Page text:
Shire force: Martin Freeman as Bilbo Baggins in “The Hobbit: An Unexpected Journey”
A cinematic juggernaut has just rolled into town. With the first film in the new Hobbit trilogy, its director, Sir Peter Jackson, has embarked on a quest to repeat his Lord of the Rings omnispectacular. Over the next few weeks we may have to become accustomed to images of Baggins in Burger King and Mordor in McDonald’s. The media hype which all this marketing guff engenders will no doubt cause our literary and cultural custodians to remind us (with that form of detached ennui which they have perfected) that Tolkien is no more than a sort of reactionary Harry Potter. Philip Pullman was therefore right to denounce it all as “infantile” and Richard Eyre justified when he termed Middle Earth the “Kingdom of Kitsch”. Jim Naughtie will continue to sigh when any reference to J.R.R. Tolkien is made on the Today programme—and Mark Lawson will tell BBC Radio 4 audiences that this form of bread and circuses isn’t a patch on Ken Loach’s recent outing into poverty among Asian minorities in Bootle.
But wait. Things are not as they seem. There is an agenda here. There usually is when it comes to popular culture—but in the case of Tolkien we are looking at big politics. For the author of The Lord of the Rings, The Silmarillion and The Hobbit was the greatest conservative writer of the second-half of the 20th century. No—not in an Ayn Rand sense, nor in the raw modernist style embraced by T.S. Eliot or Wyndham Lewis. Rather, Tolkien combined remarkable talents for story-telling and philology with a matching ability to communicate conservative values and images with unequalled popularity. His pre-history of the West is dominated by hereditary structures and a settled social order that appealed to the nostalgia of a postwar generation. He was clearly doing something right, given that Rings has sold more copies than almost any other work of fiction in history. It has been voted the nation’s favourite novel in England, Australia, the US and even Germany.
It is this astonishing success that underlies the fierce hostility one encounters from a literary and cultural establishment dominated by the liberal Left (notwithstanding the brief counter-cultural popularity which Rings had in the 1960s). While by no means all on the Right “get” Tolkien (the poet John Heath-Stubbs called it “a combination of Wagner and Winnie-the-Pooh”), all too often those who should know better are simply carried along by an ill-informed deference to established critics who shout louder. Too many conservatives simply do not engage in this area of cultural politics—and then naively wonder at general elections why the broadcast media is pumping out an undercurrent of left-wing assumptions which have scarcely moved on since 1945.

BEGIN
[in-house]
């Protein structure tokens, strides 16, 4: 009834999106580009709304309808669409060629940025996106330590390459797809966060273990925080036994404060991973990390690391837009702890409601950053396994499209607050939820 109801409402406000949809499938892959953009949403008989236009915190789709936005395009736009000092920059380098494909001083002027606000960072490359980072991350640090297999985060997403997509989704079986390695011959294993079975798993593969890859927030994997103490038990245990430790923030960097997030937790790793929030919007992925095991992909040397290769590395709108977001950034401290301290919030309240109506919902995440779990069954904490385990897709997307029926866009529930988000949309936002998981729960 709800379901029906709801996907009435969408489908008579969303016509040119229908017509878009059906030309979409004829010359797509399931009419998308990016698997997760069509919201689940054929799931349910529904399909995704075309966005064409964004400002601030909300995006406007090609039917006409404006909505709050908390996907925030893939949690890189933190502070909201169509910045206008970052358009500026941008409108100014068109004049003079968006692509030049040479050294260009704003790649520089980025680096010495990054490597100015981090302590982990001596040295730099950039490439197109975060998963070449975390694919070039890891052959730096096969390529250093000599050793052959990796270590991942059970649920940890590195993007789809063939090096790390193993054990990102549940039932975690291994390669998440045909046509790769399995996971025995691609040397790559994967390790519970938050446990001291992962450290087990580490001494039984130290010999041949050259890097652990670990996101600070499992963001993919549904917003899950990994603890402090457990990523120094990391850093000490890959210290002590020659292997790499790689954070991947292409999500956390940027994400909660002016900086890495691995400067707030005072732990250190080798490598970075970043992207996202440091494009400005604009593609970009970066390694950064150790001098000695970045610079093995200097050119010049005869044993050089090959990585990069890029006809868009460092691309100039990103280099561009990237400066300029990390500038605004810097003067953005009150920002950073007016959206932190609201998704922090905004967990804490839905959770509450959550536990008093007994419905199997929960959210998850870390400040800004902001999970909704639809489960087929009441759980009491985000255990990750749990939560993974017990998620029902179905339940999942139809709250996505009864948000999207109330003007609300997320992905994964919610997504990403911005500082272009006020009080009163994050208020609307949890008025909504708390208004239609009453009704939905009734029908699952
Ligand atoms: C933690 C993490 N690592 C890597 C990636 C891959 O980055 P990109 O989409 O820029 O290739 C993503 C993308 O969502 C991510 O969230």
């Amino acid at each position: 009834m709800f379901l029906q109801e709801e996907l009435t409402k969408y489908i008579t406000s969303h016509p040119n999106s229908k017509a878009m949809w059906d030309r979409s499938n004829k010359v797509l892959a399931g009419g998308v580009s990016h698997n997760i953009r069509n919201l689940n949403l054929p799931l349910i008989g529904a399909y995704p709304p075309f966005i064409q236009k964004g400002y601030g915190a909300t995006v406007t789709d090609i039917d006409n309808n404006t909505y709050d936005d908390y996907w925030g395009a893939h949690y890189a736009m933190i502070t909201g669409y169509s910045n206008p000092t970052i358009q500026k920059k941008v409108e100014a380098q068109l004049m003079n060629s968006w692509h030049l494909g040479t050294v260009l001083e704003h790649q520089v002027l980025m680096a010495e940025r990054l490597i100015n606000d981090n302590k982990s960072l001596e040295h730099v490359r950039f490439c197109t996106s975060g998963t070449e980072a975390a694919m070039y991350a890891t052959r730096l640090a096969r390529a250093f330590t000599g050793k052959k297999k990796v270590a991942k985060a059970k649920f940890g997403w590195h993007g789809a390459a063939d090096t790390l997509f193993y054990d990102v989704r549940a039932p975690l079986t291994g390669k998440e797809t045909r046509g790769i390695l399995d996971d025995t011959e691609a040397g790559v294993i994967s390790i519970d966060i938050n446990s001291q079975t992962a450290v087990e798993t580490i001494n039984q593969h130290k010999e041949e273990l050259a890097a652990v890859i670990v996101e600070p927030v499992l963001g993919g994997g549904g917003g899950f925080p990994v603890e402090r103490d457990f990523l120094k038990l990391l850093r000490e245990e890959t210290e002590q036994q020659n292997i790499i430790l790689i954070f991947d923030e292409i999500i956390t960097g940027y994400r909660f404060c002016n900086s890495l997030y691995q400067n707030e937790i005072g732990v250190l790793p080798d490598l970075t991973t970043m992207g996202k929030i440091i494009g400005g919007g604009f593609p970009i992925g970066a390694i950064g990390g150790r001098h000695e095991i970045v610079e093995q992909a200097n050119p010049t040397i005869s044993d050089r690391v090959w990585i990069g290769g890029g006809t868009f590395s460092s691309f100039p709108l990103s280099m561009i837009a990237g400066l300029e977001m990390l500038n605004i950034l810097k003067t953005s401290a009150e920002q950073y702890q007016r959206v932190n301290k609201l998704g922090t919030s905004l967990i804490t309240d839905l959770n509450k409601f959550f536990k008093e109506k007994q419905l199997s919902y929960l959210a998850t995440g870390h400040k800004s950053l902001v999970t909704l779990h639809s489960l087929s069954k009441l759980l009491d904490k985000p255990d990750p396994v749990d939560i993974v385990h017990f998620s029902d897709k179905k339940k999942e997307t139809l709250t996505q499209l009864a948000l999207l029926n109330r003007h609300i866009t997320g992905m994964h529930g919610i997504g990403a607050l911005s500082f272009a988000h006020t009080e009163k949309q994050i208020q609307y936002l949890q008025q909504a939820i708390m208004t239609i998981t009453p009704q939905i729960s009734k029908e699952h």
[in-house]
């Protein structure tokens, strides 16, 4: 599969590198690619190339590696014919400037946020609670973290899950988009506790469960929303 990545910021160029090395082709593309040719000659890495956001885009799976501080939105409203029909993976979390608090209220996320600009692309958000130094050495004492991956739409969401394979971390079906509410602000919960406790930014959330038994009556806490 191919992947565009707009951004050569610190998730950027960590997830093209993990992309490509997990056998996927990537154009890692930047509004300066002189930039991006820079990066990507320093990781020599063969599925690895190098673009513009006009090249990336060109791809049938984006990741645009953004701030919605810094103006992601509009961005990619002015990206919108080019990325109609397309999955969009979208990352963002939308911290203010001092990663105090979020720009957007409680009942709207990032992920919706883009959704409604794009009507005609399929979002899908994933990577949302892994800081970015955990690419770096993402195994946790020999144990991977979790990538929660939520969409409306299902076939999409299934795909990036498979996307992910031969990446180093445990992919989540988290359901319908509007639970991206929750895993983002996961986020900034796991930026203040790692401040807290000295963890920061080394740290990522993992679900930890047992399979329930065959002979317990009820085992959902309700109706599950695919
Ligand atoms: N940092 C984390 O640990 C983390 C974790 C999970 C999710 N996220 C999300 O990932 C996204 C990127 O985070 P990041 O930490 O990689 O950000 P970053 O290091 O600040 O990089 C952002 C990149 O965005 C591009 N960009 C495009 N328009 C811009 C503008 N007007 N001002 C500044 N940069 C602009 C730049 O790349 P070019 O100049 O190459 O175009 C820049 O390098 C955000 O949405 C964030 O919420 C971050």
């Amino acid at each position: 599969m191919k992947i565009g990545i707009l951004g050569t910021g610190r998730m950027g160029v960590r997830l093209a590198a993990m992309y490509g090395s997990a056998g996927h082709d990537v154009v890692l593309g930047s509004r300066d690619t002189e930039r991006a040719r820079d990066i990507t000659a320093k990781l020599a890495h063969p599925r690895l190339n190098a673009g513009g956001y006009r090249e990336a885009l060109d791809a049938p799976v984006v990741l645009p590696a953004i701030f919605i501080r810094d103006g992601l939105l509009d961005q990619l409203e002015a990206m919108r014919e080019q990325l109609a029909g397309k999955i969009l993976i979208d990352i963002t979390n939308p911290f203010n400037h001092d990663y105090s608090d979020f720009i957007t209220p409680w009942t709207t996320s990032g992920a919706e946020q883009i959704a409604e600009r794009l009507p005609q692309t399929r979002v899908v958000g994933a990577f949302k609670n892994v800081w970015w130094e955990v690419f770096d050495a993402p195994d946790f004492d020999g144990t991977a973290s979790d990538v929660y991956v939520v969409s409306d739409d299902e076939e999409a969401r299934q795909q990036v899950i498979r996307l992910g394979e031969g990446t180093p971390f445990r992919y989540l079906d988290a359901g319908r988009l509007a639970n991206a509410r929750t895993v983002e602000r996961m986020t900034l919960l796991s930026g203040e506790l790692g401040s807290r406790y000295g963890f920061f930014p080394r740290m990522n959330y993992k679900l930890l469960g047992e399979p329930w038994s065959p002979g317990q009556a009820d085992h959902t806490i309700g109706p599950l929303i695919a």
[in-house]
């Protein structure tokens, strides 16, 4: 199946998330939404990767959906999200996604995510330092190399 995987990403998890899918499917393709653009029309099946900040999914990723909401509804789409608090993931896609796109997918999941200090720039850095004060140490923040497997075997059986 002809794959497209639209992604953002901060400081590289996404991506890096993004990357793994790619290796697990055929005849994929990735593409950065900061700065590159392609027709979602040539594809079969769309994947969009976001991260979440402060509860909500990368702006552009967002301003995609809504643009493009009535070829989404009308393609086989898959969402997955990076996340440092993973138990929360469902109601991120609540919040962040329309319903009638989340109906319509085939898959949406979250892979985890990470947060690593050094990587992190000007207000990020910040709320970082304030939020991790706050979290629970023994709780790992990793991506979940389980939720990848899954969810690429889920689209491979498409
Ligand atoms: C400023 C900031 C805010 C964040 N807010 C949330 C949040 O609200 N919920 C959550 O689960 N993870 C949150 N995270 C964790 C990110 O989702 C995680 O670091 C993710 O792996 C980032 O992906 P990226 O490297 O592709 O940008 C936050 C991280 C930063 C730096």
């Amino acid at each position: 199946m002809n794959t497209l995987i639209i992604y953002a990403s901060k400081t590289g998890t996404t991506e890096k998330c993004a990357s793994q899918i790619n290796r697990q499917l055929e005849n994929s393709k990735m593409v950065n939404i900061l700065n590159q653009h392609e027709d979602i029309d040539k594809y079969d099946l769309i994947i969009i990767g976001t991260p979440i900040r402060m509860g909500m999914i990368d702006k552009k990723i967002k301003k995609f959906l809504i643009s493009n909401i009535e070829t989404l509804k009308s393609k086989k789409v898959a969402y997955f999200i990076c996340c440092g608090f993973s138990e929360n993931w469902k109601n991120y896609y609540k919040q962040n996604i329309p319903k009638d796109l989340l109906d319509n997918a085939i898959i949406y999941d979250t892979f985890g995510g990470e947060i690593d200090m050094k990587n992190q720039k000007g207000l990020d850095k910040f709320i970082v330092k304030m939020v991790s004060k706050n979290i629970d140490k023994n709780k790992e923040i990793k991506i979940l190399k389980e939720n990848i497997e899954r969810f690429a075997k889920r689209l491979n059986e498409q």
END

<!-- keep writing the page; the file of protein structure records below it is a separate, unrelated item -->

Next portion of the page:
For the Left political battles are won indirectly through the domination of institutions, the professions, culture and received thought. The idea that our children, visual media and society could be significantly influenced by the social conservatism of Middle Earth is anathema to that world view. Germaine Greer wrote: “It has been my nightmare that Tolkien would turn out to be the most influential writer of the 20th century. The bad dream has materialised.” E.P. Thompson blamed the Cold War mentality on “too much early reading of The Lord of the Rings”. Rosemary Jackson described his works as “conservative vehicles for social and instinctual repression”. This is some claim for a set of novels that does not mention economics, sex or religion.
For too long lazy assumptions were made that the Tolkien universe was merely an extended fairy story about trolls, elves and little folk—as if Animal Farm was simply a behavioural study of farmyard life. Many of these calumnies were expressed by those who had not read—let alone understood— the books. Other critics simply saw this as a convenient way to dismiss what they regarded as a regressive, archaic and therefore dystopian vision of human society.
While Tolkien had an aversion to allegory (and looking for the “meaning” in a novel is always hazardous) it is important to understand that he was writing about England and the wider struggle for Western survival. The novels were written through the terrible prism of the Great War in which, he wrote, “by 1918 all but one of my close friends were dead”. Tolkien’s world died in the months which followed the Christmas truce of 1914. It is surely this which drove his anguished description of the Nírnaeth Arnoediad or the “Battle of Unnumbered Tears” in The Silmarillion when so many of the noble Eldar were slaughtered. He writes of honour, service and country—and yet those who are victorious cannot live in the world they have protected (“I saved the Shire—but not for me,” Frodo laments). The central theme of The Lord of the Rings is, in the words of one critic, “death, the passing of beauty so that it can be saved, and the renunciation of power for the sake of love”. The story is undoubtedly spiritual, without ever mentioning God. Beyond this, it should also not be forgotten that The Lord of the Rings ends up with the Hobbits returning to their homeland, finding a totalitarian and collectivist regime has been imposed on the good folk of the Shire, and overthrowing it in a bloody popular coup. The attack on post-war socialism could not be more direct.